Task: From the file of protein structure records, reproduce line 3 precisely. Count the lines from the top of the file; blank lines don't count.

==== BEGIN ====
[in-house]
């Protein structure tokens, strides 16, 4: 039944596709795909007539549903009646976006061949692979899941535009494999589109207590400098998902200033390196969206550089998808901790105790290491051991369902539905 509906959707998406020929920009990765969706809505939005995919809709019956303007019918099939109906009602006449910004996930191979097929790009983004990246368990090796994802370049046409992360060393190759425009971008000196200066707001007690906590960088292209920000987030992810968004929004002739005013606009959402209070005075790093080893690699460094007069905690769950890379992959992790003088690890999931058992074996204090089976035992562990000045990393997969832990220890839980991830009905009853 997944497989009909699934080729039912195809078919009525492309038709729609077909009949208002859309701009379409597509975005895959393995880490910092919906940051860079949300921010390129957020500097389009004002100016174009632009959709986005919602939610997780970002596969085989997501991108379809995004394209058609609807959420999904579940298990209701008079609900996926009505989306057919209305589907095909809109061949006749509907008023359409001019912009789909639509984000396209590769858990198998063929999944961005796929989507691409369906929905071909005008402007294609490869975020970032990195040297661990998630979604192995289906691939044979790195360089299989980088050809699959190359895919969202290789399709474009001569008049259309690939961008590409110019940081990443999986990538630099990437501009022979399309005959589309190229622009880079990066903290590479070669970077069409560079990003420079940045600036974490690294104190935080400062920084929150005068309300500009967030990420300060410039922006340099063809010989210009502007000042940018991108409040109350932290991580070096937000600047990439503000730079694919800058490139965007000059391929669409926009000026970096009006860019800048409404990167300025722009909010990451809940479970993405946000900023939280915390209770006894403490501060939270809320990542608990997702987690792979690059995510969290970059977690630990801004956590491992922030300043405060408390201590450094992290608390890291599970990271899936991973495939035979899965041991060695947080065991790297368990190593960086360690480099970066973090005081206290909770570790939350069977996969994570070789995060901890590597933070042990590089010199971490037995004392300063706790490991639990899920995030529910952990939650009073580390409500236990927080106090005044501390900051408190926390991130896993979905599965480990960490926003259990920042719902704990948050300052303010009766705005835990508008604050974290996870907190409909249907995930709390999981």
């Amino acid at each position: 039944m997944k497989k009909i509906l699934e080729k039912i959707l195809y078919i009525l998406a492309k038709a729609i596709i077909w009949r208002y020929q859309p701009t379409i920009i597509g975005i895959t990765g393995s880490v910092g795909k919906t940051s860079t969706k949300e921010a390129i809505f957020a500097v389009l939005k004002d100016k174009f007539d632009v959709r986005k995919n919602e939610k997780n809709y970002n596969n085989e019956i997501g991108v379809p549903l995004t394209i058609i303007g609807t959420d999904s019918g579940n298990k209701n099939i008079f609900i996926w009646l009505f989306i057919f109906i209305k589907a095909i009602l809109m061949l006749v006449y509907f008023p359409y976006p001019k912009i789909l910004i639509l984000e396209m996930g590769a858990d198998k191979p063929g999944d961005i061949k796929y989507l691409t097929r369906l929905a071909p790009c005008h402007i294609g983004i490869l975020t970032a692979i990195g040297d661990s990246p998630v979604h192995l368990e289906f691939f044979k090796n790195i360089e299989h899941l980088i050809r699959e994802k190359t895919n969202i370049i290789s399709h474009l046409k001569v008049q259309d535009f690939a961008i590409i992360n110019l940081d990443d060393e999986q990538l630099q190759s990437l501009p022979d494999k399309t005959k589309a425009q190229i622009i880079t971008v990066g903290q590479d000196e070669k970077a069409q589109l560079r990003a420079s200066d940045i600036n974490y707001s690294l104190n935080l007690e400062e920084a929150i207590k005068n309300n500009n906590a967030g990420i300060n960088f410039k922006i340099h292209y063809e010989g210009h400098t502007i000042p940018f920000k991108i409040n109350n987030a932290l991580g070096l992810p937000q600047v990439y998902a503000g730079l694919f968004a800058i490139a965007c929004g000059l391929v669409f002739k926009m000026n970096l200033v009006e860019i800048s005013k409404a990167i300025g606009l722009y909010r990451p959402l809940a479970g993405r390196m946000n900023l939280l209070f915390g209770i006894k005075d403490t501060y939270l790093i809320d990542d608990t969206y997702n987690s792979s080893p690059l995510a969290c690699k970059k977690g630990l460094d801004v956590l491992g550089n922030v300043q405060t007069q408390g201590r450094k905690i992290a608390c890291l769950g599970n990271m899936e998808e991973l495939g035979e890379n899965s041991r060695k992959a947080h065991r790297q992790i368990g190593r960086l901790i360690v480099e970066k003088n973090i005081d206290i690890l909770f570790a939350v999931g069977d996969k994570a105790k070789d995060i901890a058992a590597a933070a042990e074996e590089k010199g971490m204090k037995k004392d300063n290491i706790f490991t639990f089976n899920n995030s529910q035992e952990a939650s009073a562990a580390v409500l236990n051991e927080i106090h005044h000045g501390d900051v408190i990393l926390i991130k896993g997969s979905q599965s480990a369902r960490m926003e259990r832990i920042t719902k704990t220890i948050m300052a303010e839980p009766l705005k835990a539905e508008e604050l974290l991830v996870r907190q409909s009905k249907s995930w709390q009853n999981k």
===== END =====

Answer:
């Amino acid at each position: 039944m997944k497989k009909i509906l699934e080729k039912i959707l195809y078919i009525l998406a492309k038709a729609i596709i077909w009949r208002y020929q859309p701009t379409i920009i597509g975005i895959t990765g393995s880490v910092g795909k919906t940051s860079t969706k949300e921010a390129i809505f957020a500097v389009l939005k004002d100016k174009f007539d632009v959709r986005k995919n919602e939610k997780n809709y970002n596969n085989e019956i997501g991108v379809p549903l995004t394209i058609i303007g609807t959420d999904s019918g579940n298990k209701n099939i008079f609900i996926w009646l009505f989306i057919f109906i209305k589907a095909i009602l809109m061949l006749v006449y509907f008023p359409y976006p001019k912009i789909l910004i639509l984000e396209m996930g590769a858990d198998k191979p063929g999944d961005i061949k796929y989507l691409t097929r369906l929905a071909p790009c005008h402007i294609g983004i490869l975020t970032a692979i990195g040297d661990s990246p998630v979604h192995l368990e289906f691939f044979k090796n790195i360089e299989h899941l980088i050809r699959e994802k190359t895919n969202i370049i290789s399709h474009l046409k001569v008049q259309d535009f690939a961008i590409i992360n110019l940081d990443d060393e999986q990538l630099q190759s990437l501009p022979d494999k399309t005959k589309a425009q190229i622009i880079t971008v990066g903290q590479d000196e070669k970077a069409q589109l560079r990003a420079s200066d940045i600036n974490y707001s690294l104190n935080l007690e400062e920084a929150i207590k005068n309300n500009n906590a967030g990420i300060n960088f410039k922006i340099h292209y063809e010989g210009h400098t502007i000042p940018f920000k991108i409040n109350n987030a932290l991580g070096l992810p937000q600047v990439y998902a503000g730079l694919f968004a800058i490139a965007c929004g000059l391929v669409f002739k926009m000026n970096l200033v009006e860019i800048s005013k409404a990167i300025g606009l722009y909010r990451p959402l809940a479970g993405r390196m946000n900023l939280l209070f915390g209770i006894k005075d403490t501060y939270l790093i809320d990542d608990t969206y997702n987690s792979s080893p690059l995510a969290c690699k970059k977690g630990l460094d801004v956590l491992g550089n922030v300043q405060t007069q408390g201590r450094k905690i992290a608390c890291l769950g599970n990271m899936e998808e991973l495939g035979e890379n899965s041991r060695k992959a947080h065991r790297q992790i368990g190593r960086l901790i360690v480099e970066k003088n973090i005081d206290i690890l909770f570790a939350v999931g069977d996969k994570a105790k070789d995060i901890a058992a590597a933070a042990e074996e590089k010199g971490m204090k037995k004392d300063n290491i706790f490991t639990f089976n899920n995030s529910q035992e952990a939650s009073a562990a580390v409500l236990n051991e927080i106090h005044h000045g501390d900051v408190i990393l926390i991130k896993g997969s979905q599965s480990a369902r960490m926003e259990r832990i920042t719902k704990t220890i948050m300052a303010e839980p009766l705005k835990a539905e508008e604050l974290l991830v996870r907190q409909s009905k249907s995930w709390q009853n999981k």